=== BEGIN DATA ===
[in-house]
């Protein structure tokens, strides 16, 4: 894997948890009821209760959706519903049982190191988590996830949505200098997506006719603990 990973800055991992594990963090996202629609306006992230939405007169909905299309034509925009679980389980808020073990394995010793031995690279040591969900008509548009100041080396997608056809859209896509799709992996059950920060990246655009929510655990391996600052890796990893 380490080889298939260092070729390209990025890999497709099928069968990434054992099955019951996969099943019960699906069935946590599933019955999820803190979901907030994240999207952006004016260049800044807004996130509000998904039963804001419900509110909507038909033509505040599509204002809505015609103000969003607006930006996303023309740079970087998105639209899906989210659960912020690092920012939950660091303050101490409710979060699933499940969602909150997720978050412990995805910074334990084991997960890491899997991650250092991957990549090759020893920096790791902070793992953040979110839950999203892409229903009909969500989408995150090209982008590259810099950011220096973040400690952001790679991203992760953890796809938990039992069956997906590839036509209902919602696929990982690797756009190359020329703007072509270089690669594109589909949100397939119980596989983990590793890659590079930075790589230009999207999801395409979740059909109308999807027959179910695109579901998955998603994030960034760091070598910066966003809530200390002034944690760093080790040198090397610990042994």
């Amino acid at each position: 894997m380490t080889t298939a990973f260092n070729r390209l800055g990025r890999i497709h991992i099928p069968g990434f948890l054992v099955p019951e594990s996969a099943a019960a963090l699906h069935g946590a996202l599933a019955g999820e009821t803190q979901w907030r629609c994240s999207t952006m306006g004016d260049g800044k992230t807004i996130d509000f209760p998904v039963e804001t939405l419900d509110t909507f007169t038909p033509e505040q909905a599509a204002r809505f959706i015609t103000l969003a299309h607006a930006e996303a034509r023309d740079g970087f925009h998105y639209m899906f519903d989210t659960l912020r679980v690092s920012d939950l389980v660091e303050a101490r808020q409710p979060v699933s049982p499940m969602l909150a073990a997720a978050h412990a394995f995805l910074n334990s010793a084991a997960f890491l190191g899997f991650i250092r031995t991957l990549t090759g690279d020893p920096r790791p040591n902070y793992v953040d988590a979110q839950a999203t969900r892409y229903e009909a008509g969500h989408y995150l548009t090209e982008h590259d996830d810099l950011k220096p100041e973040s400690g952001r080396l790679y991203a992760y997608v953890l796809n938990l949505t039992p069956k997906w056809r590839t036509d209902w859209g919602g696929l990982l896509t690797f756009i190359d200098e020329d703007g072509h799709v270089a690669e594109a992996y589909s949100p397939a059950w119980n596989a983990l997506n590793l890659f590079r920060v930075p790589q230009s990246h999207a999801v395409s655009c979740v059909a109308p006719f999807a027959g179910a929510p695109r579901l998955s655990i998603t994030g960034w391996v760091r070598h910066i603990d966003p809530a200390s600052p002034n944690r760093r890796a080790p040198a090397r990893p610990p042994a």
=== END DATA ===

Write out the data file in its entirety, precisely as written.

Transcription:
[in-house]
């Protein structure tokens, strides 16, 4: 894997948890009821209760959706519903049982190191988590996830949505200098997506006719603990 990973800055991992594990963090996202629609306006992230939405007169909905299309034509925009679980389980808020073990394995010793031995690279040591969900008509548009100041080396997608056809859209896509799709992996059950920060990246655009929510655990391996600052890796990893 380490080889298939260092070729390209990025890999497709099928069968990434054992099955019951996969099943019960699906069935946590599933019955999820803190979901907030994240999207952006004016260049800044807004996130509000998904039963804001419900509110909507038909033509505040599509204002809505015609103000969003607006930006996303023309740079970087998105639209899906989210659960912020690092920012939950660091303050101490409710979060699933499940969602909150997720978050412990995805910074334990084991997960890491899997991650250092991957990549090759020893920096790791902070793992953040979110839950999203892409229903009909969500989408995150090209982008590259810099950011220096973040400690952001790679991203992760953890796809938990039992069956997906590839036509209902919602696929990982690797756009190359020329703007072509270089690669594109589909949100397939119980596989983990590793890659590079930075790589230009999207999801395409979740059909109308999807027959179910695109579901998955998603994030960034760091070598910066966003809530200390002034944690760093080790040198090397610990042994």
């Amino acid at each position: 894997m380490t080889t298939a990973f260092n070729r390209l800055g990025r890999i497709h991992i099928p069968g990434f948890l054992v099955p019951e594990s996969a099943a019960a963090l699906h069935g946590a996202l599933a019955g999820e009821t803190q979901w907030r629609c994240s999207t952006m306006g004016d260049g800044k992230t807004i996130d509000f209760p998904v039963e804001t939405l419900d509110t909507f007169t038909p033509e505040q909905a599509a204002r809505f959706i015609t103000l969003a299309h607006a930006e996303a034509r023309d740079g970087f925009h998105y639209m899906f519903d989210t659960l912020r679980v690092s920012d939950l389980v660091e303050a101490r808020q409710p979060v699933s049982p499940m969602l909150a073990a997720a978050h412990a394995f995805l910074n334990s010793a084991a997960f890491l190191g899997f991650i250092r031995t991957l990549t090759g690279d020893p920096r790791p040591n902070y793992v953040d988590a979110q839950a999203t969900r892409y229903e009909a008509g969500h989408y995150l548009t090209e982008h590259d996830d810099l950011k220096p100041e973040s400690g952001r080396l790679y991203a992760y997608v953890l796809n938990l949505t039992p069956k997906w056809r590839t036509d209902w859209g919602g696929l990982l896509t690797f756009i190359d200098e020329d703007g072509h799709v270089a690669e594109a992996y589909s949100p397939a059950w119980n596989a983990l997506n590793l890659f590079r920060v930075p790589q230009s990246h999207a999801v395409s655009c979740v059909a109308p006719f999807a027959g179910a929510p695109r579901l998955s655990i998603t994030g960034w391996v760091r070598h910066i603990d966003p809530a200390s600052p002034n944690r760093r890796a080790p040198a090397r990893p610990p042994a």